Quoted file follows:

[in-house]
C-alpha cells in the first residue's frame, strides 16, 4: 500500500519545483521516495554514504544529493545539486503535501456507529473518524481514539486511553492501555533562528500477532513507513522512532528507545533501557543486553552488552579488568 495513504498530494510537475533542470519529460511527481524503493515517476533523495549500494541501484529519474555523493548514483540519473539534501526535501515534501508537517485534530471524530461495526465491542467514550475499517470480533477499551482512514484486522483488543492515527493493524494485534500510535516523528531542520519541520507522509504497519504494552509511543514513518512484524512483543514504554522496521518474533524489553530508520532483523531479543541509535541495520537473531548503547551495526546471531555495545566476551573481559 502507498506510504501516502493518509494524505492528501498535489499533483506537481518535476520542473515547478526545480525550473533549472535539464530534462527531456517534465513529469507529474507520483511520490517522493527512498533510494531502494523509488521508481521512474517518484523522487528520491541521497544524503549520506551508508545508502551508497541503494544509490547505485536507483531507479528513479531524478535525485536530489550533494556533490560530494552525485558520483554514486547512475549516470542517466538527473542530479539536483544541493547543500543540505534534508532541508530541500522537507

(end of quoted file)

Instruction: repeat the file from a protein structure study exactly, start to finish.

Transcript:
[in-house]
C-alpha cells in the first residue's frame, strides 16, 4: 500500500519545483521516495554514504544529493545539486503535501456507529473518524481514539486511553492501555533562528500477532513507513522512532528507545533501557543486553552488552579488568 495513504498530494510537475533542470519529460511527481524503493515517476533523495549500494541501484529519474555523493548514483540519473539534501526535501515534501508537517485534530471524530461495526465491542467514550475499517470480533477499551482512514484486522483488543492515527493493524494485534500510535516523528531542520519541520507522509504497519504494552509511543514513518512484524512483543514504554522496521518474533524489553530508520532483523531479543541509535541495520537473531548503547551495526546471531555495545566476551573481559 502507498506510504501516502493518509494524505492528501498535489499533483506537481518535476520542473515547478526545480525550473533549472535539464530534462527531456517534465513529469507529474507520483511520490517522493527512498533510494531502494523509488521508481521512474517518484523522487528520491541521497544524503549520506551508508545508502551508497541503494544509490547505485536507483531507479528513479531524478535525485536530489550533494556533490560530494552525485558520483554514486547512475549516470542517466538527473542530479539536483544541493547543500543540505534534508532541508530541500522537507